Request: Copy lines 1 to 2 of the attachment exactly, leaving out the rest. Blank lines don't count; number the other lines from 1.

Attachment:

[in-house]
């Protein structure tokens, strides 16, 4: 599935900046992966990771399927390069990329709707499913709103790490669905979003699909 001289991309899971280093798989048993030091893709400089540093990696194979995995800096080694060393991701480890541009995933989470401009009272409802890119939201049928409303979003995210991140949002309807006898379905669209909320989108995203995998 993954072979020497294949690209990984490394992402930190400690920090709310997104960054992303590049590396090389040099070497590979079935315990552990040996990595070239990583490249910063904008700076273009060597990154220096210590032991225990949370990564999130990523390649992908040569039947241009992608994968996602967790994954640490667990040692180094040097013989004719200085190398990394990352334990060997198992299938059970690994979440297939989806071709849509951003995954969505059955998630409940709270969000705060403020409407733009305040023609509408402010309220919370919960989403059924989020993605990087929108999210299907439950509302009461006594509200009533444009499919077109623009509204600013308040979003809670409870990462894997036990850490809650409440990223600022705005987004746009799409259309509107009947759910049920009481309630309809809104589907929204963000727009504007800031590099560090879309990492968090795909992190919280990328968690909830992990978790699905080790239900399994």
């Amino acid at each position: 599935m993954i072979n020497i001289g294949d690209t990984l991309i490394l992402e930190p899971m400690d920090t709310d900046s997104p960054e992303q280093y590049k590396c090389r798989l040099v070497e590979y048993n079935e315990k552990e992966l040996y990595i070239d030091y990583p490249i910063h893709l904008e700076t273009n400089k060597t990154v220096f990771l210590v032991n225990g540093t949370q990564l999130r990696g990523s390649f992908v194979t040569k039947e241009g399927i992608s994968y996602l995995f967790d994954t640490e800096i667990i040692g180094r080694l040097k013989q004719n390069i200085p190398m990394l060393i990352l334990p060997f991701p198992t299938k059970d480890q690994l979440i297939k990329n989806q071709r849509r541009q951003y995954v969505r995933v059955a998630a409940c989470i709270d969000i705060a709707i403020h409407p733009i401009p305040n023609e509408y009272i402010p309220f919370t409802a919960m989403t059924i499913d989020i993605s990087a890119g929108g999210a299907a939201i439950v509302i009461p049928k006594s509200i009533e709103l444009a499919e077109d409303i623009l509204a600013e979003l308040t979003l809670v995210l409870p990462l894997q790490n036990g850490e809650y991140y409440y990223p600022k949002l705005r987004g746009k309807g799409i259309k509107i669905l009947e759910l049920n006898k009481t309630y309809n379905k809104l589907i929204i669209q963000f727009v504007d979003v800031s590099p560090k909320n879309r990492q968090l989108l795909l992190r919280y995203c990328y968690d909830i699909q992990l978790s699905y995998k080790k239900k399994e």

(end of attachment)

[in-house]
């Protein structure tokens, strides 16, 4: 599935900046992966990771399927390069990329709707499913709103790490669905979003699909 001289991309899971280093798989048993030091893709400089540093990696194979995995800096080694060393991701480890541009995933989470401009009272409802890119939201049928409303979003995210991140949002309807006898379905669209909320989108995203995998 993954072979020497294949690209990984490394992402930190400690920090709310997104960054992303590049590396090389040099070497590979079935315990552990040996990595070239990583490249910063904008700076273009060597990154220096210590032991225990949370990564999130990523390649992908040569039947241009992608994968996602967790994954640490667990040692180094040097013989004719200085190398990394990352334990060997198992299938059970690994979440297939989806071709849509951003995954969505059955998630409940709270969000705060403020409407733009305040023609509408402010309220919370919960989403059924989020993605990087929108999210299907439950509302009461006594509200009533444009499919077109623009509204600013308040979003809670409870990462894997036990850490809650409440990223600022705005987004746009799409259309509107009947759910049920009481309630309809809104589907929204963000727009504007800031590099560090879309990492968090795909992190919280990328968690909830992990978790699905080790239900399994």